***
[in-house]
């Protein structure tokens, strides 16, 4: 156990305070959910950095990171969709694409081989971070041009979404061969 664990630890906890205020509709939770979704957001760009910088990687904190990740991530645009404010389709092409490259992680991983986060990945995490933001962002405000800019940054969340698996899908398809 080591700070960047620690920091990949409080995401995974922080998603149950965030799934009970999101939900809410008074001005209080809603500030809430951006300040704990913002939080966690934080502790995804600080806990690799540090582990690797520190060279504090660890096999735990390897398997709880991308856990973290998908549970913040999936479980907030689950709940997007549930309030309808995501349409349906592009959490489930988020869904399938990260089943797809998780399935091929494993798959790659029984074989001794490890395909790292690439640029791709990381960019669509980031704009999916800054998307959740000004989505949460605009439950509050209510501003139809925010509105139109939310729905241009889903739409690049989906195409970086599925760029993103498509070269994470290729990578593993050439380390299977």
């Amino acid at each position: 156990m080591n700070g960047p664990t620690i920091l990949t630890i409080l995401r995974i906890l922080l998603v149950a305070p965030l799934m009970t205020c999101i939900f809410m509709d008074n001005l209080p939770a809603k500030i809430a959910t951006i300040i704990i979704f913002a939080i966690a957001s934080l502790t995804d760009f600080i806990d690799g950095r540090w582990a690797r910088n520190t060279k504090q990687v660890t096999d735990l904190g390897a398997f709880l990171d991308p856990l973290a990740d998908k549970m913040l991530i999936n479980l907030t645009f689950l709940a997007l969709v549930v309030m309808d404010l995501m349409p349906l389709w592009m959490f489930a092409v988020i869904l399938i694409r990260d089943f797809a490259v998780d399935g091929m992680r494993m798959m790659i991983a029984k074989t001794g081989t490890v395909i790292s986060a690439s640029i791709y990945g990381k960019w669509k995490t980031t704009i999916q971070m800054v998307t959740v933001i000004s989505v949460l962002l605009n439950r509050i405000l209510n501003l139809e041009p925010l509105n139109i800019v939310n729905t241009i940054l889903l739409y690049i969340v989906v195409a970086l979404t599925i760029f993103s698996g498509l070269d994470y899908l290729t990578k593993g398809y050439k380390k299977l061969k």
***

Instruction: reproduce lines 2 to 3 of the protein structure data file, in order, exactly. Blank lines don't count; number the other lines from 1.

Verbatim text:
């Protein structure tokens, strides 16, 4: 156990305070959910950095990171969709694409081989971070041009979404061969 664990630890906890205020509709939770979704957001760009910088990687904190990740991530645009404010389709092409490259992680991983986060990945995490933001962002405000800019940054969340698996899908398809 080591700070960047620690920091990949409080995401995974922080998603149950965030799934009970999101939900809410008074001005209080809603500030809430951006300040704990913002939080966690934080502790995804600080806990690799540090582990690797520190060279504090660890096999735990390897398997709880991308856990973290998908549970913040999936479980907030689950709940997007549930309030309808995501349409349906592009959490489930988020869904399938990260089943797809998780399935091929494993798959790659029984074989001794490890395909790292690439640029791709990381960019669509980031704009999916800054998307959740000004989505949460605009439950509050209510501003139809925010509105139109939310729905241009889903739409690049989906195409970086599925760029993103498509070269994470290729990578593993050439380390299977």
């Amino acid at each position: 156990m080591n700070g960047p664990t620690i920091l990949t630890i409080l995401r995974i906890l922080l998603v149950a305070p965030l799934m009970t205020c999101i939900f809410m509709d008074n001005l209080p939770a809603k500030i809430a959910t951006i300040i704990i979704f913002a939080i966690a957001s934080l502790t995804d760009f600080i806990d690799g950095r540090w582990a690797r910088n520190t060279k504090q990687v660890t096999d735990l904190g390897a398997f709880l990171d991308p856990l973290a990740d998908k549970m913040l991530i999936n479980l907030t645009f689950l709940a997007l969709v549930v309030m309808d404010l995501m349409p349906l389709w592009m959490f489930a092409v988020i869904l399938i694409r990260d089943f797809a490259v998780d399935g091929m992680r494993m798959m790659i991983a029984k074989t001794g081989t490890v395909i790292s986060a690439s640029i791709y990945g990381k960019w669509k995490t980031t704009i999916q971070m800054v998307t959740v933001i000004s989505v949460l962002l605009n439950r509050i405000l209510n501003l139809e041009p925010l509105n139109i800019v939310n729905t241009i940054l889903l739409y690049i969340v989906v195409a970086l979404t599925i760029f993103s698996g498509l070269d994470y899908l290729t990578k593993g398809y050439k380390k299977l061969k």